In the cafe again on the main plaza in the center of town of Posadas, the captial of Missiones Province. The main government building is across the plaza, a pink colored colonial-looking building. Strange, but there are 20 brand new red tractors neatly parked in a row out in front of this building, all for sale.

The sky has once again turned grey and the wind is blowing. A little rain today but tomorrow, more... the old woman behind the desk of our modest hotel informs. I order a cappucino this time instead of my usual espresso, spilling sugar all over the small round green table. The cafe looks like it could be a hundred, maybe two hundred years old - straight out of Rome.

People scurry along the cobblestoned streets. Its a real Latin American town and its been too long since I´ve been down this way. I haven´t seen one gringo the whole time we´ve been here, thank God. A few Espanoles maybe - yeah, last night in the Casino loudly and increasingly annoyingly playing blackjack, hitting each other each time one of them would win, while the other six would hit a 14 or a 16 and loose. There´s also the skinhead sports team staying around the corner from the cafe.. not sure what they are up to.

The cappucino is excellent as I light my second cigarette for the day. With the wind and the bland sky, my desire to shoot Jesuit mission ruins has waned. All I can think of is Samantha and the Janis Joplin posters that decorate her bedroom. I wipe the sleep from my eyes on my shirt sleeve, waking up in this cafe in South America - far away from home and ´The War´and Katrina. The only news we get down here is of rape, murder, forceable evacuations by the National Guard branding M-16´s, hunt for snipers on rooftops (??), people starting to die from contaiminated water and just chaos in general.

I ask the waiter dressed in traditional saloon-style black pants, white shirt and velvet-red vest if he can break a hundo. Change for big bills is a whole other thing in Latin America. I head back out into the street once again, just as the rain begins. God I love it down here!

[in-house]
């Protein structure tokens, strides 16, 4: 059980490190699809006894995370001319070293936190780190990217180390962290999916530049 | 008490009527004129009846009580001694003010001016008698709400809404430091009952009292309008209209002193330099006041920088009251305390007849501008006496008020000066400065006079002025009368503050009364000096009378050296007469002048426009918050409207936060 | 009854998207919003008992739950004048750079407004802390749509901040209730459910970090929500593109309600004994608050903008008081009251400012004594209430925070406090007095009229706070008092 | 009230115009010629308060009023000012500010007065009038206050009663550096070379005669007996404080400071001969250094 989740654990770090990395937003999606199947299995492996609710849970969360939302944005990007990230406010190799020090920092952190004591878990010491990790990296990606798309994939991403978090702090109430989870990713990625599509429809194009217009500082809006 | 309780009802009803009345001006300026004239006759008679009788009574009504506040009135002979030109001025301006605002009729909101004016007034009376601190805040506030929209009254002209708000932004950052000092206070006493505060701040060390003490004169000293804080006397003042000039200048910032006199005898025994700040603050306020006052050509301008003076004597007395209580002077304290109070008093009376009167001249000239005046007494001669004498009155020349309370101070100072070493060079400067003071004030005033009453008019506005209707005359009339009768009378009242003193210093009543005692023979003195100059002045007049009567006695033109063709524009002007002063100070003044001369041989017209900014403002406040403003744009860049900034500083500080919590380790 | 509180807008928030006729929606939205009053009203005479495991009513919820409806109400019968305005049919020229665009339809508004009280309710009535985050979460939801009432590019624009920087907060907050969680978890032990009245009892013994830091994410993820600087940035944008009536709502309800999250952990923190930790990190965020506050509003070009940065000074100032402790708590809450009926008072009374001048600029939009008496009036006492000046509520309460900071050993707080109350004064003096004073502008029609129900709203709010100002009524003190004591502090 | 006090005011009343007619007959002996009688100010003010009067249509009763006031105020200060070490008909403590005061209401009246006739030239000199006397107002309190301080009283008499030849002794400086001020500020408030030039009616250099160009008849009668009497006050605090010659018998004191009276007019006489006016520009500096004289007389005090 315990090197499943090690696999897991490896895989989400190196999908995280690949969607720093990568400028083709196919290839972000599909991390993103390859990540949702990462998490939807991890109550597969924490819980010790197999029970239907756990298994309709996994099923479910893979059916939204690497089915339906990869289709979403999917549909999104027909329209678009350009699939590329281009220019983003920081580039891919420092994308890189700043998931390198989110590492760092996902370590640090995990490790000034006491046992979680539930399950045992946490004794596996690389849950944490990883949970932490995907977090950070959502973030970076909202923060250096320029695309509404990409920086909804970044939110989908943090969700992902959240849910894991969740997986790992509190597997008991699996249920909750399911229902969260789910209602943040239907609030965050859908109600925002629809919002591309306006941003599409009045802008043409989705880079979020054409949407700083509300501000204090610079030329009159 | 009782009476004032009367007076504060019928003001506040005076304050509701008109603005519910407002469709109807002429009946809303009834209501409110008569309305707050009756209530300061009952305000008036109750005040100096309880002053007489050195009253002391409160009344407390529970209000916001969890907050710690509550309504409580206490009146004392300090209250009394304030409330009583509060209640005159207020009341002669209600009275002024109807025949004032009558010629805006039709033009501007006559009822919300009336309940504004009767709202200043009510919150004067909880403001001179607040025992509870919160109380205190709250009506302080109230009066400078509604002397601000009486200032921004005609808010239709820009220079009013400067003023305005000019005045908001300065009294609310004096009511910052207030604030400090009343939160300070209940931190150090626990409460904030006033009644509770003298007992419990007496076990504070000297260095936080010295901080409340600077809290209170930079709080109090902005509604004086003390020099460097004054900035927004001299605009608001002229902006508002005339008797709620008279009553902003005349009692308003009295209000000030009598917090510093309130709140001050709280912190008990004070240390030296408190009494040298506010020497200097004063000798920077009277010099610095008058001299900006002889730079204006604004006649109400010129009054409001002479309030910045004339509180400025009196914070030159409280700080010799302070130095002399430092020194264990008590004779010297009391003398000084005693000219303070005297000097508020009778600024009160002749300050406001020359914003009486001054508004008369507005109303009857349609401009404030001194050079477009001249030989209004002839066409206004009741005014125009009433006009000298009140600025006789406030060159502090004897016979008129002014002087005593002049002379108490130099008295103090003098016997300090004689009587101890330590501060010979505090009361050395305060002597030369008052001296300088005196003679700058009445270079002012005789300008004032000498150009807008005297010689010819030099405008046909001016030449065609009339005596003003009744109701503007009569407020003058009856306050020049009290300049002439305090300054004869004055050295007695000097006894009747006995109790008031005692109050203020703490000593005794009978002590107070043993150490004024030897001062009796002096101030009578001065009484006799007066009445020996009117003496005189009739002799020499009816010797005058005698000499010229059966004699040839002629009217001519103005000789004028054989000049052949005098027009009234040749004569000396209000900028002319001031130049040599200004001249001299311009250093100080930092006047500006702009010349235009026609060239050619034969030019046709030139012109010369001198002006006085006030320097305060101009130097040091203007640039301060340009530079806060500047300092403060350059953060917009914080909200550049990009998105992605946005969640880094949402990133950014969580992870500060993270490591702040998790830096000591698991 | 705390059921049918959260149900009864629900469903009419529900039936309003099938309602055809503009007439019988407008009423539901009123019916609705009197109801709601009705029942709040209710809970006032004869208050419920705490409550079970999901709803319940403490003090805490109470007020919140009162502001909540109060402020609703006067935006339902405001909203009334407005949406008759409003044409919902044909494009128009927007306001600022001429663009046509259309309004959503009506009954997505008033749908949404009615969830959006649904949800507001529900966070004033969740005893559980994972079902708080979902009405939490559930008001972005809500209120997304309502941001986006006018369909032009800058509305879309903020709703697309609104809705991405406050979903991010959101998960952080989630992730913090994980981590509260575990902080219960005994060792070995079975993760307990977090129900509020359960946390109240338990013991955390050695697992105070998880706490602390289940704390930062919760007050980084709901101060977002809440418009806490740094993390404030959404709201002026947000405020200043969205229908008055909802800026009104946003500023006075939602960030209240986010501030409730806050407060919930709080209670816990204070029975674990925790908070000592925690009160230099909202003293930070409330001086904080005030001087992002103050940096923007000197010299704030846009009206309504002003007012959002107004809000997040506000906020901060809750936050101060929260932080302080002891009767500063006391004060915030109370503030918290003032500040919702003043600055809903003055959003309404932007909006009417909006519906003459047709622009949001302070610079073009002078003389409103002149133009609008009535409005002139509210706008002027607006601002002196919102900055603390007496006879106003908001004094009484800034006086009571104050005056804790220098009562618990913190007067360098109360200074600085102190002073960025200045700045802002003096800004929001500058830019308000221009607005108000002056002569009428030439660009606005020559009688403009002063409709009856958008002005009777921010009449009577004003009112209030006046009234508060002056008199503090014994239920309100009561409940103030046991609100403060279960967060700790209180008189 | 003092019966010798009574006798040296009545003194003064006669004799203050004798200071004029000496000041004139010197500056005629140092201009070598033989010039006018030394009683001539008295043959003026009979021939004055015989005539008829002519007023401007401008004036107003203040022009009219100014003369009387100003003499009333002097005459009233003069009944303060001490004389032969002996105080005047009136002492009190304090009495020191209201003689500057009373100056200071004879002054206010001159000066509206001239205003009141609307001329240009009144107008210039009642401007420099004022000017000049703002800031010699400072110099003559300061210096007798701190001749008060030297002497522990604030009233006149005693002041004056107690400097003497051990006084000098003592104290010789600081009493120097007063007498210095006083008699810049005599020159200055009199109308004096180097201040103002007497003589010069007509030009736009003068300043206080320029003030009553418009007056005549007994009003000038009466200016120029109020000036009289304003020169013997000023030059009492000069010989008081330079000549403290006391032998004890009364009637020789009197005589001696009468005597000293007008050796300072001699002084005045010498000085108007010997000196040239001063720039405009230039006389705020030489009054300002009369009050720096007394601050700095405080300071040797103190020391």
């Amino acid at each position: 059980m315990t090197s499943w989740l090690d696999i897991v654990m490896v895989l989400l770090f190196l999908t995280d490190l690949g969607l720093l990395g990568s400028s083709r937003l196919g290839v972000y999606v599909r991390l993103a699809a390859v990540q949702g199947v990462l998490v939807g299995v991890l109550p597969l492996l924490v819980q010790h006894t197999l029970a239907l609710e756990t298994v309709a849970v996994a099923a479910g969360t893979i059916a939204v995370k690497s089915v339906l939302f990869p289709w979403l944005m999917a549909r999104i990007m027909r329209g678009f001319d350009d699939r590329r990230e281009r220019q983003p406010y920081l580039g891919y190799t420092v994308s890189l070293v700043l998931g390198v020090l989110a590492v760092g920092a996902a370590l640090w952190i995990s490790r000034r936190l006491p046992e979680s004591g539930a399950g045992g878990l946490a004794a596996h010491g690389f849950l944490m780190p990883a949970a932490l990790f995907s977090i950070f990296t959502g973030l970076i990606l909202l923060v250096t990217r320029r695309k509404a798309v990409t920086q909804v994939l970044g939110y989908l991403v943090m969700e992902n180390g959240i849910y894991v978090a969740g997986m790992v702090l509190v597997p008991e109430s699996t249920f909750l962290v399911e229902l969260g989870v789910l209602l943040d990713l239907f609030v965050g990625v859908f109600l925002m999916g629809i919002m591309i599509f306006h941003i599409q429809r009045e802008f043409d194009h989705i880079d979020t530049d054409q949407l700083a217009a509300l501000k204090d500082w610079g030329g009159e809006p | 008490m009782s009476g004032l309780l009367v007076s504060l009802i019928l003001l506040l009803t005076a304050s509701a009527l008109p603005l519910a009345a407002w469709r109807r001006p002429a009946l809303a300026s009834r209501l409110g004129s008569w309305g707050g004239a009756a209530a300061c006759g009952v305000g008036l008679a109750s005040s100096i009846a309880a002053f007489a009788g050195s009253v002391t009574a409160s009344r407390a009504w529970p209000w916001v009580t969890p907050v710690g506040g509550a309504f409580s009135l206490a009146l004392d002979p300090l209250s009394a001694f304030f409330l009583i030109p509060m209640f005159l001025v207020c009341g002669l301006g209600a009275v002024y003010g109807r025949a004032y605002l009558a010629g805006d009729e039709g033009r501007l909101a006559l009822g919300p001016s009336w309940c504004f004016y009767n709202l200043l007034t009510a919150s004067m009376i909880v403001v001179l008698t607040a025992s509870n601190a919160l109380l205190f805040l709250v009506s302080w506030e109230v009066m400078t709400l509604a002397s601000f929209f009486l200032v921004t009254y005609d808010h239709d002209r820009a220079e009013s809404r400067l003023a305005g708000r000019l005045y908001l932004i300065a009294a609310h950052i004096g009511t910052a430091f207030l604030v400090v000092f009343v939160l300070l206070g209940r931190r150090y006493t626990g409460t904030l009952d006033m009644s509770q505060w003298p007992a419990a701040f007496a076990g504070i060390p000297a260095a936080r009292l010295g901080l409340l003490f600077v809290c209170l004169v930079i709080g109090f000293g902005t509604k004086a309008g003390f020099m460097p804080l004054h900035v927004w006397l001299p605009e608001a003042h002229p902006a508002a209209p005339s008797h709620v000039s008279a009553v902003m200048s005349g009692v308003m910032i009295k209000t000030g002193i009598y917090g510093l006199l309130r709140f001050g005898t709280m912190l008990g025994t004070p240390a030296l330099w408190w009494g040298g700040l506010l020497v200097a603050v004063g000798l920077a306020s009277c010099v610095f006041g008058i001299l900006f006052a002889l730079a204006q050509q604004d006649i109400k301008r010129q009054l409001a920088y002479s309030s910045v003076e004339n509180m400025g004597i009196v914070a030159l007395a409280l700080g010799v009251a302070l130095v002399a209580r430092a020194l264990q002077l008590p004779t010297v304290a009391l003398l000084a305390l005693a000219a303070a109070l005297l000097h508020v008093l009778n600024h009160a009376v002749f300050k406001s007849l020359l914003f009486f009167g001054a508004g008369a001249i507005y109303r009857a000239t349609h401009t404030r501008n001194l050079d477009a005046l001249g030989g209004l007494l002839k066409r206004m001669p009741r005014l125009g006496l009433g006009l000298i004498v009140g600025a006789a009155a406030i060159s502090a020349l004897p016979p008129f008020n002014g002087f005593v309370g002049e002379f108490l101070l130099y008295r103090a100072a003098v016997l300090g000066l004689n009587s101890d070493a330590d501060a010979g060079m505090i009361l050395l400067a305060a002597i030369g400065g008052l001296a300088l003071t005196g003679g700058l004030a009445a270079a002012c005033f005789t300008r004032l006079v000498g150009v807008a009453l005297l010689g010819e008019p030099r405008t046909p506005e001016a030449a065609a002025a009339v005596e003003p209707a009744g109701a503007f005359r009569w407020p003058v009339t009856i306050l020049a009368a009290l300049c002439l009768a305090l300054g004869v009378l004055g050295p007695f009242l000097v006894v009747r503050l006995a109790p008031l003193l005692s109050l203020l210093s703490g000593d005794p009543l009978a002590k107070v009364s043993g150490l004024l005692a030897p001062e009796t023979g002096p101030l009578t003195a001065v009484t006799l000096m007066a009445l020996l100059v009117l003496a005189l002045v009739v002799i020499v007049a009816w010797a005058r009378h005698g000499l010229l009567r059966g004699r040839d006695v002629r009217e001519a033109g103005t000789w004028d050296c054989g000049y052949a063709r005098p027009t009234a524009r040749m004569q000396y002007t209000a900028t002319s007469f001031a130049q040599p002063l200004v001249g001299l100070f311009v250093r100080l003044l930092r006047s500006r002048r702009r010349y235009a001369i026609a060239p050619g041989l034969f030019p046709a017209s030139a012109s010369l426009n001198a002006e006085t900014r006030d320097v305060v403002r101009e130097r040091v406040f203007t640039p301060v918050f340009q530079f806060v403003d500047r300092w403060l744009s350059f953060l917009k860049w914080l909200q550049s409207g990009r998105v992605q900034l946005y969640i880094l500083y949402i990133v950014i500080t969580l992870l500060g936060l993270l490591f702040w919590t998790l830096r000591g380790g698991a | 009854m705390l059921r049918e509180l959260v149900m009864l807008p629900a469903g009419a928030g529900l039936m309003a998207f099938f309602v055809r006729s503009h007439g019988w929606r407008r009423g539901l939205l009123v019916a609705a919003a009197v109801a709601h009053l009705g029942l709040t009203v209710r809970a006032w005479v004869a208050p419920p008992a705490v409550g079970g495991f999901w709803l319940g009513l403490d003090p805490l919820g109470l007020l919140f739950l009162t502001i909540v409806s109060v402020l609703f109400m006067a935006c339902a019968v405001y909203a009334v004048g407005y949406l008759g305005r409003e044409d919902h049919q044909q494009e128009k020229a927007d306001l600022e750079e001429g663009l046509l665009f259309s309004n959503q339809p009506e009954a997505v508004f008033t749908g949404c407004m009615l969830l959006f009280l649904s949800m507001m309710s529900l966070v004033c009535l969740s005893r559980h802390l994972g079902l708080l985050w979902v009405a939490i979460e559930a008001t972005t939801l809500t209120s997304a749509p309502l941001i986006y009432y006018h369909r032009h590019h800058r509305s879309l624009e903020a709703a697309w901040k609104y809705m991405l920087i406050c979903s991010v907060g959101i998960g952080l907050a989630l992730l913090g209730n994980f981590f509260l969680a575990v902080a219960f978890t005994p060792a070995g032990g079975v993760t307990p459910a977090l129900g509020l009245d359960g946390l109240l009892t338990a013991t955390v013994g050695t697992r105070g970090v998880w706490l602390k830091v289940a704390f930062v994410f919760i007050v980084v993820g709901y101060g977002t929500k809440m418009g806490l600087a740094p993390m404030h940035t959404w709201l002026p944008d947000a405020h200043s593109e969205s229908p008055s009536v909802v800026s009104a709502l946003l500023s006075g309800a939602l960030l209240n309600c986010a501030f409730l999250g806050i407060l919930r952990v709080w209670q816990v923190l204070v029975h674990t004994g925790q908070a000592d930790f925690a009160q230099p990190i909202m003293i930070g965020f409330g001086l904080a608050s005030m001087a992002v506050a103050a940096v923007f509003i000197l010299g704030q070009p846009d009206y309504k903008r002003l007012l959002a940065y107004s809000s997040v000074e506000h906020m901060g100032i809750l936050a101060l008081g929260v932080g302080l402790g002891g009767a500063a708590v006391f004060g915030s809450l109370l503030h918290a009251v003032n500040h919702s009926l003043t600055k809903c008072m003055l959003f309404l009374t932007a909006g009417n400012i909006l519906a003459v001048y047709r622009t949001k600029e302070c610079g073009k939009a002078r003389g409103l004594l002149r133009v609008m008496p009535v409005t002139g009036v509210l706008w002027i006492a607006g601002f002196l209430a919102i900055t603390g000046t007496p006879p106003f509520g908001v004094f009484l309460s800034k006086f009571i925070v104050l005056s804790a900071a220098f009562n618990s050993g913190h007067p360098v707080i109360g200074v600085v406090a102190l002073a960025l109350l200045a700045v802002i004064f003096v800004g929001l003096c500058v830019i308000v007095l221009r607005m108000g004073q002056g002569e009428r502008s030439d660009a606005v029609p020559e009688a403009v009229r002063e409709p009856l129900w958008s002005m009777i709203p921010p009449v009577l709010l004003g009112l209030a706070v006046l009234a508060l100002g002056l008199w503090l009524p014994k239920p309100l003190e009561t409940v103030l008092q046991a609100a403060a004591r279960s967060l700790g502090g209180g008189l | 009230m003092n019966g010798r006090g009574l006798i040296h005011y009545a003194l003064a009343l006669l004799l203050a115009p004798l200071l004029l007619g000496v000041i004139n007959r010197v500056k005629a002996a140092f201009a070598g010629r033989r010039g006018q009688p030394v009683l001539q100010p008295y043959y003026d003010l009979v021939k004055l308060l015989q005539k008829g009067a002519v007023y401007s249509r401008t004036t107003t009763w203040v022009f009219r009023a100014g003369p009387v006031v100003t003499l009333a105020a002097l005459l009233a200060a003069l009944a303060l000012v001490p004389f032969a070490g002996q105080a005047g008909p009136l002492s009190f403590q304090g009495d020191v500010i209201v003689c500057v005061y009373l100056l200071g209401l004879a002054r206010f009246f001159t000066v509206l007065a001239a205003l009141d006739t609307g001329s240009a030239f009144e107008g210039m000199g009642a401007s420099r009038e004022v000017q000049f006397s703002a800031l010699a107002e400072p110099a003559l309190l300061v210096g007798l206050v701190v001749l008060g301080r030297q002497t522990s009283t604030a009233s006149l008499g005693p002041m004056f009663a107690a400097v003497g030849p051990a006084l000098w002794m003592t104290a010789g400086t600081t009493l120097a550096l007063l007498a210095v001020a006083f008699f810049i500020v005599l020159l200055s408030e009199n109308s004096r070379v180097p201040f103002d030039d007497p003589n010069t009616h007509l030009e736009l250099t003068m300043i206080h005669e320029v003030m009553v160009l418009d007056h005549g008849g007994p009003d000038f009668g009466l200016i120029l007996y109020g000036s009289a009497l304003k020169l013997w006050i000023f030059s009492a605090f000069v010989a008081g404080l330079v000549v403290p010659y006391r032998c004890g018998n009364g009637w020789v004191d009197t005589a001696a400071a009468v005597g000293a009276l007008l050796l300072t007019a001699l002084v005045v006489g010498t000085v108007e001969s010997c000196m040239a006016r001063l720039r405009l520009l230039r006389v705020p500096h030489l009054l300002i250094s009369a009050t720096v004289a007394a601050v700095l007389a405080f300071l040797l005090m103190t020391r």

Posadas, Argentina

On the border between Paraguay and Brazil. The cyber cafe, or ´server´as they are called down here closes in 7 minutes.

My ass is super sore from 20 kilometers on horseback at an Estancia on Los Esteros del Iberá - the untouched marshlands of the North East part of Argentina. Danny continues to complain of a bruised, maybe cracked rib from a karting accident back in BA (he beat me anyhow to the tune of 20 pesos). Street kids fighting outside of the main disco here... literally in the STREET, in front of the oncoming cars - UFC style - only to be hustled off by the cops, dragged by the scruffs of their shirt collars. The smiles dissapear from their faces

Speaking of cops, we not-so-graciously got a ride in the back of in the back of a police car, I think it was a Chevy Chevette, today from El Puma ... a quasi-reserve or rehabilitation center for captured wild animales, much like they have in South Africa, captured by farmers protecting their cattle. The cops were supposed to be investigating a robbery in the local barrio, but instead, they were snaping pics of the animals in the reserve with their cell phones. A guy in the car behind us frantically waves them down and we both stop on the dirt road that leads back to the main highway, once again in the middle of nowhere - and now we begin to roast, the three of us crammed into the back. My leg, jammed against the modled plastic just below the cage that seperates the bad from the law, begins to cramp from the horseback riding from the day before, which was entirely a whole other world. But you know the back of those cop cars... the windows don´t go down and the doors don´t open and its HOT outside. When the driver of the cop car finally turns of the engine... and then sets the parking brake, Danny begins to loose his shit, unable to hold back an uncontrolable urge to break down and laugh hysterically. I follow suit, looking out the opposite window with my arm covering my face. Aimee, seated between the two of us elbows us both in the ribs simultaneously. They finally dropped us off, again in the middle of nowhere to catch a collectivo back into town. Wouldn´t you know it... MORMONS on the bus, just like back home and just like the Jesuits, hundereds of years before them. I snap their pictures while they dejectedly look at the floor.

We all agree that Posadas is great... but its back to BA on Monday for my final week in this country that never sleeps, and to meet up with Samantha once again.